Occurs in: Sub-saharan Africa
The vast savannahs of Northern Kenya are not only beautiful – they also provide a home for many of the world’s most fascinating and iconic wildlife species. This is a place where large predators live alongside huge herds of grazing herbivores.
Take a walk among the boabs and marvel at a majestic tower of Giraffe, as they glide across the plains.
Growing up to 5.5m in height, Giraffes are the tallest members of the animal kingdom. They also have tongues that can grow up to 45cm in length and have been known to weigh in at more than 1000kg!
But while older members of the herd, like Jimiyu, Zarafa and Kito show off their size and grace, be sure to catch a glimpse of adorable baby Ebo – the youngest of the group at just a year old!
Sadly, many of the incredible species that call the savannah home are now endangered. Hear from Ntashawna, a local girl, on how the children of her community are helping create a shared future for people and wildlife.
Visit the Giraffe at map ref. 13J
Occurs in: Sub-saharan Africa
As you move west, the grass thickens, and the terrain begins to slope. This is Lion country.
With a roar that can be hear more than 8km away, you might just hear the King of the Savannah before you see him. However, while their roar may be mighty, Lions actually have the most complicated communication system of any of the big cats – vocalising through puffs, grunts, growls, gnarls and moans – each with its own specific meaning.
Get closer than ever before to Africa’s most iconic carnivore and hear from Geoffrey – a ranger with the Northern Rangelands Trust, charged with protecting these magnificent and endangered creatures from would-be poachers.
African Lions once roamed most of the African continent but, due to a number of human factors such as habitat loss, fragmentation, illegal wildlife trade and human-wildlife conflict, are now extinct in 26 countries. From a population of approximately 200,000 just a century ago, there are now thought to be just 20,000 remaining in the wild, with this population restricted to sub-Saharan Africa.
Three-year-old Lion brothers Lwazi and Ato share their impressive harbourside home with new arrival – Maya the Lioness. While they’re yet to be introduced, you’ll be able to catch them all as they alternate use of the main exhibit, changing over at 2.30pm each day.
Visit the African Lions at map ref. 16K
Occurs in: Botswana, Namibia and North and West South Africa
As you resume your expedition inland the grass becomes sparse, and soil gives way to sand. The deserts of Kenya are harsh and unforgiving – but the wildlife who call this region home have developed the adaptations and attitude to thrive in this environment.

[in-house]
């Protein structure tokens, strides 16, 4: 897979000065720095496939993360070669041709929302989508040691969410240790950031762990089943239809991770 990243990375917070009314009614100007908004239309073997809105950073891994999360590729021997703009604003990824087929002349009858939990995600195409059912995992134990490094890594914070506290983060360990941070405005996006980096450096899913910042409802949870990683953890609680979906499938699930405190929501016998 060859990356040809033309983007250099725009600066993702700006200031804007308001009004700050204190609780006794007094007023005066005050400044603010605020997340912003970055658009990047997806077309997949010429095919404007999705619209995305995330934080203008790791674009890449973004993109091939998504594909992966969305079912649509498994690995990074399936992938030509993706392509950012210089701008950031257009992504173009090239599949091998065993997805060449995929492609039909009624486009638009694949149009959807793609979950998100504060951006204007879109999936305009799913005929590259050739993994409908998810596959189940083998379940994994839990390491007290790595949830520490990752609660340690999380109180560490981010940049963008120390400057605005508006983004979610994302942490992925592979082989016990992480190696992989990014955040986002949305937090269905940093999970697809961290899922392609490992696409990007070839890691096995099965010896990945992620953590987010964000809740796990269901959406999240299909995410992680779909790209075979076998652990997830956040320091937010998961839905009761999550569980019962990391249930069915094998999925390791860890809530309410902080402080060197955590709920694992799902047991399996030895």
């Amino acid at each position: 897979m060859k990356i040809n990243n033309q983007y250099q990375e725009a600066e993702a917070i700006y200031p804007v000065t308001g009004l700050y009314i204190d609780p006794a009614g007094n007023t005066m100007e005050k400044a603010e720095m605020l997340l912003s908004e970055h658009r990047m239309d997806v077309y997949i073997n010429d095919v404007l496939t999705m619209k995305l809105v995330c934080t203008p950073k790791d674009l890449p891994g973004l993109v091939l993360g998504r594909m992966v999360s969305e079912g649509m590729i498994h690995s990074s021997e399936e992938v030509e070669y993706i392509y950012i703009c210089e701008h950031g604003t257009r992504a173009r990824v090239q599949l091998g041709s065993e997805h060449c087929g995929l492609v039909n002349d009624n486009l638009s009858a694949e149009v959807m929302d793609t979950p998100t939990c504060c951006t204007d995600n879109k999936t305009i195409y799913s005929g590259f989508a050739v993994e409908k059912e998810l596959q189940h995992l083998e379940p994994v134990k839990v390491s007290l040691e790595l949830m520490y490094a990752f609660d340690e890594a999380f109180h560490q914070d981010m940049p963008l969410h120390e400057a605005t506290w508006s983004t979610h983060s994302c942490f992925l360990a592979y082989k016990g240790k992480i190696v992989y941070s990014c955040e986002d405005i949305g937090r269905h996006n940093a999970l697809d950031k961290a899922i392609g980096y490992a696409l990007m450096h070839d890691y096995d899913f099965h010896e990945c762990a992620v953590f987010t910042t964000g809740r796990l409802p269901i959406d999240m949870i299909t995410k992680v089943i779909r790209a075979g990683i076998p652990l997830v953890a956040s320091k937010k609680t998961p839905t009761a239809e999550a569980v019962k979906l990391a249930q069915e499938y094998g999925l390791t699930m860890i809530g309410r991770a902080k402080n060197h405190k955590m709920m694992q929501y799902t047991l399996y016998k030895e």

As you turn your attention to the intricate system of trenches and tunnels at your feet, stay on the lookout for a mischievous mob of Meerkats! You’ll recognise them by the black fur around their eyes, which act like a pair of in-built sunglasses, shielding their eyes from the glare of the desert sun.
Meerkats are an incredibly collaborative species, who live together in large family communities and rely on teamwork to keep each other happy, healthy and safe from predators. Don’t be fooled by their cuteness – a group of Meerkats can kill a cobra!
Watch in wonder as the group take turns foraging for food and keeping watch for predatory birds, all under the careful command of matriarch Nairobi.
Visit the Meerkats at map ref. 14I
Occurs in: North Africa
As you continue your voyage across the desert, you might just be lucky enough to spot one of its most elusive and mysterious inhabitants!
The fantastic Fennec Fox might be the smallest species of Fox on the planet, but its 15cm ears are anything but tiny! See if you can spot the sand-coloured coats of Zalika and Zinder as these shy but adorable creatures use those incredible ears to help them dissipate the extreme heat of the African desert.
Their thick hair acts as insulation, keeping them warm during those cold desert nights and protecting their skin from the harsh sun of the day. Even the undersides of their tiny little feet are covered in hair, to act like shoes as they dart across the red-hot sand!
Visit the Fennec Foxes at map ref. 13H
Occurs in: East and Southern Africa
No, that’s not a mirage! At last, the seemingly endless desert sands begin to fade as you approach a beautiful, natural waterhole.
Watch as Plains Zebras Kaya and Bwana graze by the water’s edge, their stunning striped coats – as individual and unique as a human’s fingerprint – on brilliant display.
The Zebra’s striped coat has a number of uses. It allows Zebras to recognise individuals within their herd – particularly useful for a mare raising her calf, (and for the calf to recognise mum!). It also plays a vital role in survival, helping the Zebra to blend in with the grass of the plains. When running as a herd, the stripes also create a blur which can make it difficult for a predator to single out an individual to take down.
Highly social animals, these Zebras share their home with our Giraffe herd, so get ready for a stunning photo opportunity as you look out across the water!
Visit the Zebras at map ref. 14J
Occurs in: Sub-saharan Africa
The waterholes of the savannah are the oases of the plains, bringing together species of every kind and size. As you gaze out over the plains, amongst a sea of long, hooved legs, keep a lookout for a feathery flock of Guineafowl as they forage for bugs, grubs, and ticks!
This is where your savannah sojourn comes to an end, but before you leave the waterhole, hear from Nkiliyian – a mother and businesswoman working to empower the women of her village to earn an income and provide for their families in ways that allow humans and wildlife to not just survive, but thrive.
You can find the Guineafowl wandering around the African Savannah exhibit at map ref. 13J